All along the Saw Mill River Parkway,
a season turns inward to meet its operation,
pumpkins spawn lattes, muffins,
globes of yellow mums line driveways,
a Revolutionary War hamlet stolen in the 1600’s
for a cache of blankets and wampum,
once filled with baggage and artillery wagons,
cars commute to and from New York City,
a black mustache drawn at the Hudson’s mouth
to catch in-bound traffic from free-falling.
Maples wrap branches around my rib cage,
a trap of orange and gold leaves filter translucent light,
and like an unsuspecting moth, I’m sucked in,
walk along Croton Reservoir without a map,
later drive my sister to her doctor’s appointment,
a drunken doll, one leg stutters on the kitchen floor,
the other from a knee replacement;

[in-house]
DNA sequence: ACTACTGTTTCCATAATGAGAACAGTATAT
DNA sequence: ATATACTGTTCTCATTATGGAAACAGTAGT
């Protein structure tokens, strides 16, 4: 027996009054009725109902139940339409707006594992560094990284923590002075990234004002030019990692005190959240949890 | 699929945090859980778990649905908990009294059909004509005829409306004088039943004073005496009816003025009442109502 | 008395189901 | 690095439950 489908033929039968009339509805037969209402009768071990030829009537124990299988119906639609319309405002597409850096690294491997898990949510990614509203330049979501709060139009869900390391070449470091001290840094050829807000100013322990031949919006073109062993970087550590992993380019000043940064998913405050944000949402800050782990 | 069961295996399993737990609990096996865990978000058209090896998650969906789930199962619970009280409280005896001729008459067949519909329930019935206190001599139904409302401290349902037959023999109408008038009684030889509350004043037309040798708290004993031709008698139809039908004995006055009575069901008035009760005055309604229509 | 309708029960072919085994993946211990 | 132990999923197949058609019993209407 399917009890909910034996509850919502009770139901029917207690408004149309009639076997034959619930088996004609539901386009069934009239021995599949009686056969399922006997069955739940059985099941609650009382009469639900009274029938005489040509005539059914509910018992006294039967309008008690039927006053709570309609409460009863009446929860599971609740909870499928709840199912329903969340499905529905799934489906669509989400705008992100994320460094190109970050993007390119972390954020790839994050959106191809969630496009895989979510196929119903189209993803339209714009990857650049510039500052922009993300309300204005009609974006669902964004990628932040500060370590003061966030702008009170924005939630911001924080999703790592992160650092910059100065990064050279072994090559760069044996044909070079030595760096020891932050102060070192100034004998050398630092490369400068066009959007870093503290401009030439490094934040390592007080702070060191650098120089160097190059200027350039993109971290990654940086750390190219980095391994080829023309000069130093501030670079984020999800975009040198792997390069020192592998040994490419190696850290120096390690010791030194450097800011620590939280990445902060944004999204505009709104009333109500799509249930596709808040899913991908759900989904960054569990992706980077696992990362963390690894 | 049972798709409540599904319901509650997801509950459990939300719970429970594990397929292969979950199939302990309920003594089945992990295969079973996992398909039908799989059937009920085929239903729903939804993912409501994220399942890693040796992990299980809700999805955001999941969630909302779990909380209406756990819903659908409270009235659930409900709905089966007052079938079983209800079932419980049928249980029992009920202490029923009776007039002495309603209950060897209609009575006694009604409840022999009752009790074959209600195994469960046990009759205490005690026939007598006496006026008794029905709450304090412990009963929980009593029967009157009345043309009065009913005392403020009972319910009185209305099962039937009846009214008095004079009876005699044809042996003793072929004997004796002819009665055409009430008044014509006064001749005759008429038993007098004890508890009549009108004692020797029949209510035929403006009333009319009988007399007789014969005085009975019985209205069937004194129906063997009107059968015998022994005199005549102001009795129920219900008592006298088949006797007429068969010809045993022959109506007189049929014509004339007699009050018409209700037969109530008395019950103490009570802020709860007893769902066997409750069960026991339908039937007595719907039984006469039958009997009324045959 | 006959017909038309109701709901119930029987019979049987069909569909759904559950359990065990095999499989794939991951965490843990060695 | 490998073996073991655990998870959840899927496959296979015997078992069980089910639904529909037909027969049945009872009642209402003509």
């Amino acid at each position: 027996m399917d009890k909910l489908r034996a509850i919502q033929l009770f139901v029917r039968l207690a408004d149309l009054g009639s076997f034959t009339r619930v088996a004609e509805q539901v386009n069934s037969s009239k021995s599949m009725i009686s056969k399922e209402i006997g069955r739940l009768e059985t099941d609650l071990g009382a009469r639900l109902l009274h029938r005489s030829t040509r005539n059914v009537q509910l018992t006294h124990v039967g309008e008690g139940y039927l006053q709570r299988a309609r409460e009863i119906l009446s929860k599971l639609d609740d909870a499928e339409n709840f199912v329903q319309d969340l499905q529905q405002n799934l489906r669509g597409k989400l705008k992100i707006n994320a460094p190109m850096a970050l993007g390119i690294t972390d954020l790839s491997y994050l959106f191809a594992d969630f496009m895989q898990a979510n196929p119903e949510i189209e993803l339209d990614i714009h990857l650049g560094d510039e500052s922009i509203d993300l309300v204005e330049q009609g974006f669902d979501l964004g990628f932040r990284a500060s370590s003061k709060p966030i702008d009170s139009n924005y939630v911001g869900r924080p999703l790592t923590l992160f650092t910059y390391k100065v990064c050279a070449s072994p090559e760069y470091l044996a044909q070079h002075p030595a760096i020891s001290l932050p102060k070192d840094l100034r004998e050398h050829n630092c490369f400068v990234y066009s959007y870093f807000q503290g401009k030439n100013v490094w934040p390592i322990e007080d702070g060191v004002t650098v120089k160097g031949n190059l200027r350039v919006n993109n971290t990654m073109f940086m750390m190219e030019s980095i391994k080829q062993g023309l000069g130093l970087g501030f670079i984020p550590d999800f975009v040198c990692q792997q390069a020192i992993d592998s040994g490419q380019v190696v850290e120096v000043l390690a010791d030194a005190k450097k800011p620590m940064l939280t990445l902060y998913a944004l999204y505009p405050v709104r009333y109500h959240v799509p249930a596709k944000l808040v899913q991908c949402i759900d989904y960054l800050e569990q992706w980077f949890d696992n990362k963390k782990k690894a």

she’s the oldest and now titanium,
goes to physical therapy
where aluminum walkers spell doors open.
Today our middle sister has placed her husband in a nursing home
fighting the battle of guilt and loyalty, for years
in paralysis until she flattened her ant hill with sparrows.
This morning Patsy did my hair, her twenty year-old son
somewhere in the Middle East, which is to say I’m drifting down,
waiting in line to pay for a 300-capsule jar
of fish oil at the CVS register.
A man ahead of me can’t find his debit card.
People Mag says a certain movie star can’t wait to become a mom.
Milkweed pods along the roadway spew silk seeds.